Do Good Foods is a new climate-forward CPG company built to combat climate change by fighting food waste.
Approximately 40 percent of the food grown in the United States is being thrown away. The founders of Do Good Foods, Justin and Matt Kamine, recognized the opportunity to apply their expertise in building massive infrastructure to create a scalable solution to eliminating one of the largest, and solvable, contributors to climate change – food waste.
Do Good Foods is a closed loop system that begins and ends at the supermarket. The company collects surplus fruits, vegetables, and meat from grocers—after all community donations can be made—and upcycles it into nutrient-rich dried animal feed (which, according to the EPA Hierarchy, is the next best use after human consumption). The feed is then incorporated into the animals’ diet, producing a carbon reduced animal protein that is then sold to consumers at retail.
The company’s first product, Do Good Chicken, will have a substantially smaller carbon footprint than conventional chicken. Specifically, each Do Good Chicken avoids four pounds of food going to landfills and thereby saves three pounds of GHG emissions.
By design, Do Good Chicken meets consumers where they are – meaning it doesn’t change how they shop and eat—it just makes it easier and more accessible to make a more sustainable choice simply by purchasing chicken.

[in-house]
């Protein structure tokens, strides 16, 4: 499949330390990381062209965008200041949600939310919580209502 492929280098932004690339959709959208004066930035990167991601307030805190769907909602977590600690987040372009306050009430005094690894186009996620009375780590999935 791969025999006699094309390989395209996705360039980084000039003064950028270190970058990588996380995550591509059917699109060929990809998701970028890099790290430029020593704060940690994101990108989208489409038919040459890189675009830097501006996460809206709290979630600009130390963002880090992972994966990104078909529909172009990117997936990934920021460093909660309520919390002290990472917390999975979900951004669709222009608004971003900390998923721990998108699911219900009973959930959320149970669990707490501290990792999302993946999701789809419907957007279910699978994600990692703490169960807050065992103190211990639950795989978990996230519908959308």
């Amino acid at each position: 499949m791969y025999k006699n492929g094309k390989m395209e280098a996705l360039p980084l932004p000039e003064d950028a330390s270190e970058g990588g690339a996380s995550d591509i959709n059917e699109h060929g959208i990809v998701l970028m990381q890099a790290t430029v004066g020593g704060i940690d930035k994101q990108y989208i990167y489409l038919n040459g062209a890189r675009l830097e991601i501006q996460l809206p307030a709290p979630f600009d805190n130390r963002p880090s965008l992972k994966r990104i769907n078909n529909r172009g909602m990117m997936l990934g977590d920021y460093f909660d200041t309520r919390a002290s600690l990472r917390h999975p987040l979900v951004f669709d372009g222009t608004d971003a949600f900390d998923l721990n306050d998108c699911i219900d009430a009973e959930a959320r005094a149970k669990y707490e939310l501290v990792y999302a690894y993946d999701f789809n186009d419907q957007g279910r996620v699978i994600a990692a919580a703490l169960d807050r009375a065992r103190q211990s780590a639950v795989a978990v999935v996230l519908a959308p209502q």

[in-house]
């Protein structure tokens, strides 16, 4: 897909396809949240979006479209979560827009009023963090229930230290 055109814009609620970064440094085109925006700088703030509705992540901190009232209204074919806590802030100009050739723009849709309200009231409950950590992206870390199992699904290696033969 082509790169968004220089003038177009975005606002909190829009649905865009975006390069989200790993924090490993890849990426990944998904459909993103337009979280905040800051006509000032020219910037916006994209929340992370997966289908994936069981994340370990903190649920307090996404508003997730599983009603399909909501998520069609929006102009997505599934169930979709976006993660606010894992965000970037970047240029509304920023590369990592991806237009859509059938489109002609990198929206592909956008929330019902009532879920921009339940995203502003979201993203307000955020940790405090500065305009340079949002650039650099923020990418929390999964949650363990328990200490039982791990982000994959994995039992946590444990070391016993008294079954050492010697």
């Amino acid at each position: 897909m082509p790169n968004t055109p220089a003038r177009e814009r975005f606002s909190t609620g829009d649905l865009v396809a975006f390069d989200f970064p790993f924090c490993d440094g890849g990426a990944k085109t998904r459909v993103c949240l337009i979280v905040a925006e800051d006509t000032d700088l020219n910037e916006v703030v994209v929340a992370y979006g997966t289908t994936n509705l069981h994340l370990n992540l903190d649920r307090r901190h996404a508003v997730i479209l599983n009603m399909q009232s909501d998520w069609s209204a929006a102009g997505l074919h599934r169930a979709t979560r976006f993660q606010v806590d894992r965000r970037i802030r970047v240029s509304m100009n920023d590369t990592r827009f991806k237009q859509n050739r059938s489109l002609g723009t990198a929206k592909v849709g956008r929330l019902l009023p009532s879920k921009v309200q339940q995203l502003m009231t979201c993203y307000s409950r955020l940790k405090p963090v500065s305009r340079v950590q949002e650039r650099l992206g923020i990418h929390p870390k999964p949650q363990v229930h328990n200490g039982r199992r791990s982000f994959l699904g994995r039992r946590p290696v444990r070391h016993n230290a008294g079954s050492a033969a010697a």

“Consumers are raising their hands every day asking ‘what can I do to make a difference,'” says Justin Kamine, Co-Founder and Co-CEO of Do Good Foods. “Do Good Foods gives them the ability to make a choice that is good for their plate—a healthy, delicious chicken—and also good for the planet. If one out of every five chickens we consume was a Do Good Chicken we could help solve food waste!”
In fact, according to a recent GreenPrint study, 77 percent of Americans are concerned about the environmental impact of products they buy and Google searches relating to sustainability grew by more than 70 percent over the last five years, according to a report published by the World Wildlife Fund. Additionally, in the United States, the report shows, online demand for sustainable goods quadrupled between 2016 and 2018. For Kamine and Do Good Foods, these changing norms offer the opportunity to achieve scalable, sustainable impact.
“When you think about the fact consumers eat, on average, over 90 pounds of chicken a year, the impact they can make simply by choosing Do Good Chicken is pretty amazing” adds Kamine. “The time is now to make real impact.”
Do Good Foods’ first production facility, based in Pennsylvania, can take in and convert 160 tons of surplus food from approximately 450 grocery stores into animal feed every day. The company plans to build out many more facilities over the next five years.
See a video animation of the process here: